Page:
At our office in Martinsburg, we occasionally see patients with soft or damaged enamel, which looks like pits or discolored areas on your teeth. It is often diagnosed as too much fluoride as a child, dental decay, tetracycline antibiotic use, or from an infection in the womb or in adolescence as the teeth were forming, but did you know that it can also be due to Celiac disease?
If you are not familiar, Celiac disease is an autoimmune condition that causes the body to attack your digestive tract when you eat foods containing gluten, which is a protein found in wheat, rye, and barley. Common symptoms include diarrhea, fatigue, bloating, and gas, although many people show no symptoms at all.
Not all enamel defects are caused by Celiac disease, but it is often one of the first signs of the disease in children. Enamel issues associated with Celiac disease occur on the permanent teeth and can include tooth discoloration (white, yellow, or brown spots), poor formation of the enamel (pits or bands in the enamel), or speckled looking teeth. These imperfections are typically symmetrical and are often noticed on the front teeth and molars. There are other signs of Celiac disease that can also show up in your mouth, such as frequent sores or ulcers, a red, smooth tongue, and dry mouth.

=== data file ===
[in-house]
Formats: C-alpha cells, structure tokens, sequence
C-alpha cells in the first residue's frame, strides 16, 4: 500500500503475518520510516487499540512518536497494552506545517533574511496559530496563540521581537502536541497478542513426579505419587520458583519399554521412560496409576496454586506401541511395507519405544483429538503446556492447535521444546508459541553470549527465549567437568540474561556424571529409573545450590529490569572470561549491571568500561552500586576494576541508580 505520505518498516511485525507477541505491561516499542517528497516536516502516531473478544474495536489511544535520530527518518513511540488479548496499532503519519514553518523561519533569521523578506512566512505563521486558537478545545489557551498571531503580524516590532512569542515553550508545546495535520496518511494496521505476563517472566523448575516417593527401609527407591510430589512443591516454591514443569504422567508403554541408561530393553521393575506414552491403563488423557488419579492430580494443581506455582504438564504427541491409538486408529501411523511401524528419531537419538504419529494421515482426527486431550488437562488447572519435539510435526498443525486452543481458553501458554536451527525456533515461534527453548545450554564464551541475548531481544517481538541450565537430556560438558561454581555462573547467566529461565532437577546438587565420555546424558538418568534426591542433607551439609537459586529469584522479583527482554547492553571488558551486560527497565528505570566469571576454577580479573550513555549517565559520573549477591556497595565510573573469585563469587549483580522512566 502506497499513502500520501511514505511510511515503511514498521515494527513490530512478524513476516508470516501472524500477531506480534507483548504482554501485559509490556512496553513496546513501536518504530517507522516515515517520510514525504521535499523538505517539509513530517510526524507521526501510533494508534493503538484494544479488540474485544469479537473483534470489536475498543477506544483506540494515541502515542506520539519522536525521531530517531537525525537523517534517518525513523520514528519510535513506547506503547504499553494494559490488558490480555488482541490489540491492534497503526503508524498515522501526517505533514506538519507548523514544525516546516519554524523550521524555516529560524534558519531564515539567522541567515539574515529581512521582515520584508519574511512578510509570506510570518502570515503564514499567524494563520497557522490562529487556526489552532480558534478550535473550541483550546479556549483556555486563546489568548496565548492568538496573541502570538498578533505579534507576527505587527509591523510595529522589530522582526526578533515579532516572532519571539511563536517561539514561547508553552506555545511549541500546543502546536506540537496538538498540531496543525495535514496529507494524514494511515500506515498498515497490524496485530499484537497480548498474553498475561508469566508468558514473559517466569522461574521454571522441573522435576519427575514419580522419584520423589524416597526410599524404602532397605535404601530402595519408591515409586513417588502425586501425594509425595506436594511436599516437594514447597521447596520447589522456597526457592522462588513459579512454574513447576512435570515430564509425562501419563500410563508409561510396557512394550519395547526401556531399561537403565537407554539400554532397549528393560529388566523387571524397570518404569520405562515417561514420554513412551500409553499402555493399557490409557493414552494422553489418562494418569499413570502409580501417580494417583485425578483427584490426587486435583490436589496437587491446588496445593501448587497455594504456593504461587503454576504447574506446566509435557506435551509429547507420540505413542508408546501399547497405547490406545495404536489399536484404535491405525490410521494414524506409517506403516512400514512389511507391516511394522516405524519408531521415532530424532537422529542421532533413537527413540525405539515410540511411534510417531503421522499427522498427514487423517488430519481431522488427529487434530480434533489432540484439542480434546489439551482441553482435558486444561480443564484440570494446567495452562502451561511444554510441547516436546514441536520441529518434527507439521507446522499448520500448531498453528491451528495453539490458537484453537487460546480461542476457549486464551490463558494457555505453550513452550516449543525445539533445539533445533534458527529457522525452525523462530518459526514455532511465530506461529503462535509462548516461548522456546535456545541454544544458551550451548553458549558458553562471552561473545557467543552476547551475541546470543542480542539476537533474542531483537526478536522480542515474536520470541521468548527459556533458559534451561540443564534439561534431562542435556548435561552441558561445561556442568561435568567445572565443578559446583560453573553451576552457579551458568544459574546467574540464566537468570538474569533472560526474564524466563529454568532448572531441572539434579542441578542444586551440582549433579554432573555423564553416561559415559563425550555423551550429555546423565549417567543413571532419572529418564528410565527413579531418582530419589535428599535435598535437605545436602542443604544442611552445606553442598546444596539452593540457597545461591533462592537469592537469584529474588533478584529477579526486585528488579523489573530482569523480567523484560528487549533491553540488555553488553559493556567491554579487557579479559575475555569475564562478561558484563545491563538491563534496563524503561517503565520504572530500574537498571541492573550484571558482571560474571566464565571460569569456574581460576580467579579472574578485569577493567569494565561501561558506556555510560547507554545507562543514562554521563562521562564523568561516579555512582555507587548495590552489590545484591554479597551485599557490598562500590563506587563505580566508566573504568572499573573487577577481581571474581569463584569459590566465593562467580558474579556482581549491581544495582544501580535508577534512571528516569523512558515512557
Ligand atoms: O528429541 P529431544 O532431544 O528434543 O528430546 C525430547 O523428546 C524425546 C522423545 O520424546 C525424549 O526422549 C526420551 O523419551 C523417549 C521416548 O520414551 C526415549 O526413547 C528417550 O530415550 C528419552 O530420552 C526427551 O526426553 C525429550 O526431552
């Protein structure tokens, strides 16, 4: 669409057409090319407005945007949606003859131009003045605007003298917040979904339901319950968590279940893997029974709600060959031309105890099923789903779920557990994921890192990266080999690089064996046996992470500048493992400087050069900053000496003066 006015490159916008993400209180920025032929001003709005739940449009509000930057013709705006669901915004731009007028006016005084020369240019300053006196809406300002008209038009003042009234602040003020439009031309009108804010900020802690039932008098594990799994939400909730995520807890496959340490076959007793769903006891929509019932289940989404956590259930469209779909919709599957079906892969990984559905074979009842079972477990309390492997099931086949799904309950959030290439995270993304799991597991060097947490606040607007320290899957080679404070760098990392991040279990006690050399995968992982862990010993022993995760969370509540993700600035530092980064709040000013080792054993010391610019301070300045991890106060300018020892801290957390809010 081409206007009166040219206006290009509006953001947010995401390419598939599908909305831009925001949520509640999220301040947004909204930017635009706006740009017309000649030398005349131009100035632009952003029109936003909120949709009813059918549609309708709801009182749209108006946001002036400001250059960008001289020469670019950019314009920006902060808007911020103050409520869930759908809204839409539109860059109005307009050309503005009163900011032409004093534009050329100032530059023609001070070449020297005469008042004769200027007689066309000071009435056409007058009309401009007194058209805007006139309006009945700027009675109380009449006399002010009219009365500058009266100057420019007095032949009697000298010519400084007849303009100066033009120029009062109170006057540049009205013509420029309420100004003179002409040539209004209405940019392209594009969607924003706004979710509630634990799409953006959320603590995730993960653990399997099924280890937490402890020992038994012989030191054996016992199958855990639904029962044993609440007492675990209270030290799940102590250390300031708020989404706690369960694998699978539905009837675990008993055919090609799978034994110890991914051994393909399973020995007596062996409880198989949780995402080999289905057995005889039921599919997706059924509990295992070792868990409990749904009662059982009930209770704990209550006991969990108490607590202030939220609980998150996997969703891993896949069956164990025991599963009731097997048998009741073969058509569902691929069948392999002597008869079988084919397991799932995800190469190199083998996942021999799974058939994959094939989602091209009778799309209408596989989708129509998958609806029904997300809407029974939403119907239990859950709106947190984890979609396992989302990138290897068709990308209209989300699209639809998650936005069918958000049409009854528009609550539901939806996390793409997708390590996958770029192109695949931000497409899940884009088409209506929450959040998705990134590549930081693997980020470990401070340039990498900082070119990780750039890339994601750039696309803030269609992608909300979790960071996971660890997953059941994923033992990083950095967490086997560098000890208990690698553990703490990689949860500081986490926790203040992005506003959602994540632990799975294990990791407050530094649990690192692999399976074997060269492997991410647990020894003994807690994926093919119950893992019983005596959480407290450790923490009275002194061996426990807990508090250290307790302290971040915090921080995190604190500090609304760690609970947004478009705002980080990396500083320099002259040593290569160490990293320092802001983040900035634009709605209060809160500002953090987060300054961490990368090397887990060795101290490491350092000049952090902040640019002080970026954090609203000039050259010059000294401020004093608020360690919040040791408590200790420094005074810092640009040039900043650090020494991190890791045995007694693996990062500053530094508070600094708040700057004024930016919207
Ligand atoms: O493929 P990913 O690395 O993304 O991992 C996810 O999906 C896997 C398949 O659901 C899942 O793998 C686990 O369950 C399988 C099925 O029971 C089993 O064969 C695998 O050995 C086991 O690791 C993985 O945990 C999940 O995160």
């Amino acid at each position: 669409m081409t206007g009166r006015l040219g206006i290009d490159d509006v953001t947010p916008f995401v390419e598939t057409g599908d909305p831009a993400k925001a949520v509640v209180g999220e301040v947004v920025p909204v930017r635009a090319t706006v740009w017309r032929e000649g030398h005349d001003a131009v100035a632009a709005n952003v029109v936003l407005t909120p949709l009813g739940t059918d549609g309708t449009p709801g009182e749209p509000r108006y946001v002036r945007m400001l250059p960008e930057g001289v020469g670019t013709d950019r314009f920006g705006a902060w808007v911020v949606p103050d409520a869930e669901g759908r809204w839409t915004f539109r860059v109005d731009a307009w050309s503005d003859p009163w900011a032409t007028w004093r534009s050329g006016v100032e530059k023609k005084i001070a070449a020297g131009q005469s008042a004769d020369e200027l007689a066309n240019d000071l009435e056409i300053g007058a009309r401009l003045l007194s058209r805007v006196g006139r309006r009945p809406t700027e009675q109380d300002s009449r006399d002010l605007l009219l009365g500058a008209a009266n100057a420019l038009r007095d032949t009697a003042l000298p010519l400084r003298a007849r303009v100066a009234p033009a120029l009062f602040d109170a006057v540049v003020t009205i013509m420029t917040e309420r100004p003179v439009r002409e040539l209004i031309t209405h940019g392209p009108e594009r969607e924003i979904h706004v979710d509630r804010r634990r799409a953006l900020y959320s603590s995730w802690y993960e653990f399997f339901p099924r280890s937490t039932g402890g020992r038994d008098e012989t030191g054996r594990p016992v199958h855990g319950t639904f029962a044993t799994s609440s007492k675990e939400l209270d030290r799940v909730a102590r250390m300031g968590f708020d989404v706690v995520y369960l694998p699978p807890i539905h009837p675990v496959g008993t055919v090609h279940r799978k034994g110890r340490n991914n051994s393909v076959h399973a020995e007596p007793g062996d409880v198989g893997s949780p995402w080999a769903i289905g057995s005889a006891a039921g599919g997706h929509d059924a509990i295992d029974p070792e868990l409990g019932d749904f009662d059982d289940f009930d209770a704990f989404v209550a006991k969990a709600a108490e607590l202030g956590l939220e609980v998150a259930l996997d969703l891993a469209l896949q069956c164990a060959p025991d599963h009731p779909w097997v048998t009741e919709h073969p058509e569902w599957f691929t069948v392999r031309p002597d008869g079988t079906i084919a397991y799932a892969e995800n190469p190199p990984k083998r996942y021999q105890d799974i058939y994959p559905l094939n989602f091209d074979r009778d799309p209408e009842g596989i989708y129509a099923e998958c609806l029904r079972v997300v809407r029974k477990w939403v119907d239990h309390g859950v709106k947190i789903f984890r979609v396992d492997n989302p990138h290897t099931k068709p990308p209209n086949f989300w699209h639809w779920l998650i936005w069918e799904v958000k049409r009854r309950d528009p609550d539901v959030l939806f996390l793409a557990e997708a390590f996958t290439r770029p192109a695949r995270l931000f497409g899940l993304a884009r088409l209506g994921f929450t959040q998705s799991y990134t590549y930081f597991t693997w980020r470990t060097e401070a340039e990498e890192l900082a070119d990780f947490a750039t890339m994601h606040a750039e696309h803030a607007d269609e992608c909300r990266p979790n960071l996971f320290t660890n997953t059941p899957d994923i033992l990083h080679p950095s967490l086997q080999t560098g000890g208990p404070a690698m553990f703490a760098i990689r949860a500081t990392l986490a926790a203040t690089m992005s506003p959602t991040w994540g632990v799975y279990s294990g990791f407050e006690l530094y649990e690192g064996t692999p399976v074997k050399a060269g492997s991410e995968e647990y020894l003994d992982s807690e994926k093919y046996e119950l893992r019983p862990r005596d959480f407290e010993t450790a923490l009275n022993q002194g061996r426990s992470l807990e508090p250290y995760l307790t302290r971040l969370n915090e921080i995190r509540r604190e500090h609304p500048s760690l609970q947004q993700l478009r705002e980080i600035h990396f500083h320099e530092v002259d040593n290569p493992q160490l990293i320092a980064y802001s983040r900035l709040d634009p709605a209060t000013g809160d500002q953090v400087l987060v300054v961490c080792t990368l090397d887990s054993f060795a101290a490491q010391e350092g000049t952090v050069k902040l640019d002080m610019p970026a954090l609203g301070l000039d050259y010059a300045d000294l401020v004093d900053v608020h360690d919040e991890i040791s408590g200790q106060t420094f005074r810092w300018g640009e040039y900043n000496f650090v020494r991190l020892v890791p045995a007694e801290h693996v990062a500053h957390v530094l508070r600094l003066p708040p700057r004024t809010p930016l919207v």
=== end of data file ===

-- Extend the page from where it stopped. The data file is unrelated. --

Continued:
Unfortunately, defects in the enamel from Celiac disease are permanent and will not change after switching to a gluten-free diet. However, Dr. Browning, your dentist in Martinsburg, can use bonding, veneers, or other cosmetic treatments to cover the defects and help strengthen the enamel. If you are concerned about defects in your enamel or your child’s enamel, please call us to set up an examination appointment.